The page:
After excluding patients who did not meet sequence requirements, the final analysis included results from 832 patients, of which 537 had one sequence, and 295 had two-to-six sequences. Overall, 93% of patients included in the final analysis maintained CD4 cell counts of at least 200 cells/µL. The researchers conducted chart reviews for the 61 patients who experienced 84 CD4 dips, and found non-HIV-related causes in 39%. Dips tended to occur soon after ART treatment started, and no one experienced a dip after 2.2 years of ART. The authors found that for patients with an initial CD4 cell count of 300–349 cells/µL, the probability of having maintained a CD4 count ≥200 cells/µL during 4 years was 95.3%. This probability rose to 97.5% when the initial CD4 count was ≥350 cells/µL.
With patients who maintained viral loads <200 copies/mL and CD4 cell counts ≥300 cells/µL “highly unlikely” to experience a CD4 count <200 cells/µL, the authors concluded that routine CD4 monitoring in clinically stable, virally suppressed patients might be unnecessary. “We found only five patients who had CD4 counts above 300 cells/µL who ever went below 200 cells/µL,” explained Gale. “Our study basically shows that individuals who have CD4 counts above 300 cells/µL and who remain virally suppressed and clinically stable are not going to go below 200 cells/µL, so they don’t need CD4 counts to assess their risk of developing opportunistic infections.”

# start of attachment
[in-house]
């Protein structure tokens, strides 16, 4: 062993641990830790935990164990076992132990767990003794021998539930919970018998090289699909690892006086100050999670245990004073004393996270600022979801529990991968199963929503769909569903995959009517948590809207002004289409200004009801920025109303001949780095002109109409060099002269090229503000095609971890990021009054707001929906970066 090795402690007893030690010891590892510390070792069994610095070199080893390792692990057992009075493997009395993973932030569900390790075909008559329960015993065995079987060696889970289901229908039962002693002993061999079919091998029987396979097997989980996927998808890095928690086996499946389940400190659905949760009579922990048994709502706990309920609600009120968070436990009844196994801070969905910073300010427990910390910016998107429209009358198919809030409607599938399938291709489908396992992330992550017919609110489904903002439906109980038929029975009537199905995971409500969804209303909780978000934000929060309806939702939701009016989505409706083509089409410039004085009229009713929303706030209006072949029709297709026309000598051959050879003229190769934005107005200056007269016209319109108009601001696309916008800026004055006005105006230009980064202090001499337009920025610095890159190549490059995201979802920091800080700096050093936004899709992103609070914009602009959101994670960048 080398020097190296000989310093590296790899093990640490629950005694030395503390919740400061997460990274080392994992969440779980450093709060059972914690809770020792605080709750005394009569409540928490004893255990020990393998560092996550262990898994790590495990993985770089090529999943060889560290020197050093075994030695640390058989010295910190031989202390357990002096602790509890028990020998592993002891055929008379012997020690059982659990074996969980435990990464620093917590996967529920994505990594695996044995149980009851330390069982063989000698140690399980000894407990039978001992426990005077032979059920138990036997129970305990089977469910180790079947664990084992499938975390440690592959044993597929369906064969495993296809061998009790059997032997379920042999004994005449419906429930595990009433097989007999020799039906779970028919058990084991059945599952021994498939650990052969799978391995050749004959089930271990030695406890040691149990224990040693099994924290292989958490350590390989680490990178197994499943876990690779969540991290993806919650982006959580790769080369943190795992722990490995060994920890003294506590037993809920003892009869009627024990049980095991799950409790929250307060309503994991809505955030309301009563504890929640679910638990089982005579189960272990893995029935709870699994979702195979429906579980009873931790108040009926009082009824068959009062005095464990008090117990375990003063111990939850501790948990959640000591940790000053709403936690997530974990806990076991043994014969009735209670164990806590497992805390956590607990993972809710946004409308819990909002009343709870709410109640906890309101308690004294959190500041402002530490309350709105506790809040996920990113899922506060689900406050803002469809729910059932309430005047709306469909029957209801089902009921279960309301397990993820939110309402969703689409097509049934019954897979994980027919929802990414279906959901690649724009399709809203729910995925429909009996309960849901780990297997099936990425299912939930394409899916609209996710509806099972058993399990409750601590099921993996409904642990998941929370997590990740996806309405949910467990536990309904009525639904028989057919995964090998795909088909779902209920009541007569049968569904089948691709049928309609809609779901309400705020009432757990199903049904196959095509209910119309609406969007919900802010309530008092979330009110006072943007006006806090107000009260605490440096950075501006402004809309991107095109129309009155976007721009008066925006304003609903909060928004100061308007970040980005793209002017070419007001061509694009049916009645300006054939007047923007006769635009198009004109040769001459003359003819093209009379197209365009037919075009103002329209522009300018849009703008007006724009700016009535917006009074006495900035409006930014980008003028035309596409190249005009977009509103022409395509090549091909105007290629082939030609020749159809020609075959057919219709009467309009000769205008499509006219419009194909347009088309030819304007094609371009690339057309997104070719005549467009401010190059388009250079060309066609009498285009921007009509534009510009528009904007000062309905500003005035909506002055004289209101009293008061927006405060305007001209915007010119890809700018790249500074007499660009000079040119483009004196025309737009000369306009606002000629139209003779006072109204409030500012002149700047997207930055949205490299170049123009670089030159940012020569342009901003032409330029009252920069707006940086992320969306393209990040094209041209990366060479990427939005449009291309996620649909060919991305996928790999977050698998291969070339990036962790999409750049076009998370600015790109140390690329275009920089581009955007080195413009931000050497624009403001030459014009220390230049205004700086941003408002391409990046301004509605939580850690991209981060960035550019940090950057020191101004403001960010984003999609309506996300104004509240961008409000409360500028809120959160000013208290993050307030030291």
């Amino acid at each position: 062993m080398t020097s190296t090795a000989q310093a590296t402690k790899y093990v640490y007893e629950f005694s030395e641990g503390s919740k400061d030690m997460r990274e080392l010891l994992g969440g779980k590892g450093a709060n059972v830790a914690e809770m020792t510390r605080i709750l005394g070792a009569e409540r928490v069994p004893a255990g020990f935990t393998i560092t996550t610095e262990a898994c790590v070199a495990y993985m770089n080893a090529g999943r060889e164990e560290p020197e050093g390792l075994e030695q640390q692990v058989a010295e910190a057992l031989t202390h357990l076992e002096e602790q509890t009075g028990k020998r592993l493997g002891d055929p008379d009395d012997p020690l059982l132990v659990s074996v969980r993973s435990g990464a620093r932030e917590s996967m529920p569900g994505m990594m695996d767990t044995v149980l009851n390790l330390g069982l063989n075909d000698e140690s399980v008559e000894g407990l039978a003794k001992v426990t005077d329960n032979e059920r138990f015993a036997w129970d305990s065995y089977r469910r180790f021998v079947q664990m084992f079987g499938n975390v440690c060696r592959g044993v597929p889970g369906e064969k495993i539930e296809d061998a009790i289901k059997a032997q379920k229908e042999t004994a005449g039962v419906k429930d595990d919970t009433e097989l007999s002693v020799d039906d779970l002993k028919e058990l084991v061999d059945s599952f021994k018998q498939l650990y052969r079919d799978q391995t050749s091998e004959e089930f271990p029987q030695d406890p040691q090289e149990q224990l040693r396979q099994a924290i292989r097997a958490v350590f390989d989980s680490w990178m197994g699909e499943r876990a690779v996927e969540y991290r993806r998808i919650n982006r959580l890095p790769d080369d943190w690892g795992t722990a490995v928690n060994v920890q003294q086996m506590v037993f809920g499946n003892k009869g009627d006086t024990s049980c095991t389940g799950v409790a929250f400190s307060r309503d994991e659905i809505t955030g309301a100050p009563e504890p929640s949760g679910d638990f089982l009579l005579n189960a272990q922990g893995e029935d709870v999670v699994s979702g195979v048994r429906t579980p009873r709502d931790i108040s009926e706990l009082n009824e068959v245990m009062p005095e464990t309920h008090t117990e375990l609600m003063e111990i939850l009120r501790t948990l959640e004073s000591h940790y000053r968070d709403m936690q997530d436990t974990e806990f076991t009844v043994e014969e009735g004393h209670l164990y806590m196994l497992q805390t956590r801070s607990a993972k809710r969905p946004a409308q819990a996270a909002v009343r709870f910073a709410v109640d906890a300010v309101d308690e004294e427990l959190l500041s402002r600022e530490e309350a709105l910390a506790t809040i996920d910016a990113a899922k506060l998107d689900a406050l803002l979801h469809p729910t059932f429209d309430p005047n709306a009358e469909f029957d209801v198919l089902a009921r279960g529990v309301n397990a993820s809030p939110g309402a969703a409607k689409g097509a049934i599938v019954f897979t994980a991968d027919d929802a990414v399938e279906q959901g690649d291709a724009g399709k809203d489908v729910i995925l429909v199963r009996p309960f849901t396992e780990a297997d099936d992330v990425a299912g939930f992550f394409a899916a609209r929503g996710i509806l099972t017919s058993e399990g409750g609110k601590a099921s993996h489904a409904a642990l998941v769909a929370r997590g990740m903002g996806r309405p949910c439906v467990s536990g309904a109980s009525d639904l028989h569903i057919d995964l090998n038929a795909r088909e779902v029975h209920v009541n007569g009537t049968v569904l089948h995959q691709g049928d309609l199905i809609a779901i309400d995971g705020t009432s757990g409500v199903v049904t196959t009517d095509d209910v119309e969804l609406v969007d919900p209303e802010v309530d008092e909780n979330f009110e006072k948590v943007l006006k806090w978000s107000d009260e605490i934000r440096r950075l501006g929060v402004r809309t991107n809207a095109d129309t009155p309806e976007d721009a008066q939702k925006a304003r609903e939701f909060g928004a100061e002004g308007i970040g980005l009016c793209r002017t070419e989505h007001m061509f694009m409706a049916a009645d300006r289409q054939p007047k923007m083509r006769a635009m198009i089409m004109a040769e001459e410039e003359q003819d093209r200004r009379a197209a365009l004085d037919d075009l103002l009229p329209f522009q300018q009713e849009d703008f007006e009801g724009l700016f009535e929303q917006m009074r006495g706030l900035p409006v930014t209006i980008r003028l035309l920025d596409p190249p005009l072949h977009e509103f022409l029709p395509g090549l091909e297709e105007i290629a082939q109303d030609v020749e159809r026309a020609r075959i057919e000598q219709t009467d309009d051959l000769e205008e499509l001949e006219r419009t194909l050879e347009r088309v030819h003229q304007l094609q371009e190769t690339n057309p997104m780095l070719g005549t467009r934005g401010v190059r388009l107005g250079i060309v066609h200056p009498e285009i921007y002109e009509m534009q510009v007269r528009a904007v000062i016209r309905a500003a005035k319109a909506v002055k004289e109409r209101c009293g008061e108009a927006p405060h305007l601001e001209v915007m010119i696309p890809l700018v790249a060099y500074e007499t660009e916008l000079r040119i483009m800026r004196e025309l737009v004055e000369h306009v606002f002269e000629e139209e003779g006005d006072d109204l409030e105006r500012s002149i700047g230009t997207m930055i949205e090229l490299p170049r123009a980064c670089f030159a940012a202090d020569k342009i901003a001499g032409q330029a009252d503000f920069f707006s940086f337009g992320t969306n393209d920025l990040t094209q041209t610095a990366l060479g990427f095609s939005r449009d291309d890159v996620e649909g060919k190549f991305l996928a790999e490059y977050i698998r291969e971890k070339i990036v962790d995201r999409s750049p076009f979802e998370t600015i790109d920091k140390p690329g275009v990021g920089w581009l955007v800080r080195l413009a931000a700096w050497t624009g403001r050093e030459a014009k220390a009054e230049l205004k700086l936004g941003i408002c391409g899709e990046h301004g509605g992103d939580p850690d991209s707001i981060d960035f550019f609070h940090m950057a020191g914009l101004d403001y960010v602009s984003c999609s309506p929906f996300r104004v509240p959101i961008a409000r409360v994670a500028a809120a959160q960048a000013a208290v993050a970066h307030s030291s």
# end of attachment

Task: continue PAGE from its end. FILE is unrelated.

Sax found the study a convincing demonstration of the lack of clinical utility of CD4 cell count monitoring. “The results are striking,” he said. “The most important reason for not measuring CD4 counts routinely in a stable patient is that the results will not influence care, since patients with high CD4 cell counts so rarely dip below clinically‐meaningful thresholds.”